During the first days of the Iraq conflict, Russian official statements and the tone of the television broadcasts reminded many people of the anti-imperialist propaganda of Soviet times. These harsh words, however, were not uttered by the leaders of a super-power, but by the cautious leaders of a poor country constantly looking sideways at its influential European neighbours.
In fact, the resolve shown by the Russian leaders during the period when the world community was trying to prevent the war, and during the first days of fighting, was not evoked by a clear understanding of Russia’s national interests or by a considered strategy.
During the 1990s a system had been established under which Russia depended politically on the United States, and economically on Germany. The US dictated Russia’s political agenda, while the leading position among Russia’s foreign investors and partners was gradually taken over by German capital. Direct foreign investments in manufacturing industry came almost exclusively from Germany, and it was to Germany that substantial quantities of Russian raw materials were exported.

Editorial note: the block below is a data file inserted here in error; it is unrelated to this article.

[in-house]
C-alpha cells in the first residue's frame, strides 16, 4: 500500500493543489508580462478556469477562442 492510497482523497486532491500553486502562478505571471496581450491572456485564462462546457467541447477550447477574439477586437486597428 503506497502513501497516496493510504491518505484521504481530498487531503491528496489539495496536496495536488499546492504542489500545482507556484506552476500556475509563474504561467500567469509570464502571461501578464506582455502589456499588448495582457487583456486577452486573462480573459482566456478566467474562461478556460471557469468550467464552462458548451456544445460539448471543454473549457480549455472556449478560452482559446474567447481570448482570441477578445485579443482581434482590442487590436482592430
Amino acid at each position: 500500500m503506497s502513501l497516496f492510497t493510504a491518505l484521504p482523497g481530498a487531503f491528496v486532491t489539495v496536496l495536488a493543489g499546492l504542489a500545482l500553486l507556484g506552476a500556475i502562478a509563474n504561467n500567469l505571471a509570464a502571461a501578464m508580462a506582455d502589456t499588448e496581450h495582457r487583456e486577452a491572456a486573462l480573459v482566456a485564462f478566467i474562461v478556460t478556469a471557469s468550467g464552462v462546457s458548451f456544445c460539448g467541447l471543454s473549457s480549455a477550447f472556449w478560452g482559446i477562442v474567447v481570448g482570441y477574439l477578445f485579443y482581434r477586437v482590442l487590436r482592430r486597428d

This system worked perfectly so long as Germany kept a low profile in international affairs, and at least verbally, showed solidarity with the US. But as soon as US-German disagreements began to surface, the Moscow leaders found themselves in a dilemma. Moscow’s behaviour recalled Pavlov’s famous experiment with a dog whose reflexes had been conditioned to respond to specific signals. So long as everything went ahead normally, the dog understood: now it would be fed, and now it would be punished. But when the wretched animal was exposed to two mutually exclusive signals at once, it fell into a panic, and began rushing about its cage. Something similar occurred last winter with the Russian authorities.
It was only when it had become clear that Germany and France would win a majority in the United Nations Security Council even without Russia, and that there would be no need to resort to a veto, that President Putin attached himself decisively to the victor. Or more precisely, to the side that he took to be the victor. For ten years the ideologues of the Russian regime had impressed on our public that it was necessary to support the US, since we would otherwise be counterposing ourselves to “all of civilised humanity”. February 14 showed that it was in fact Washington that was isolated.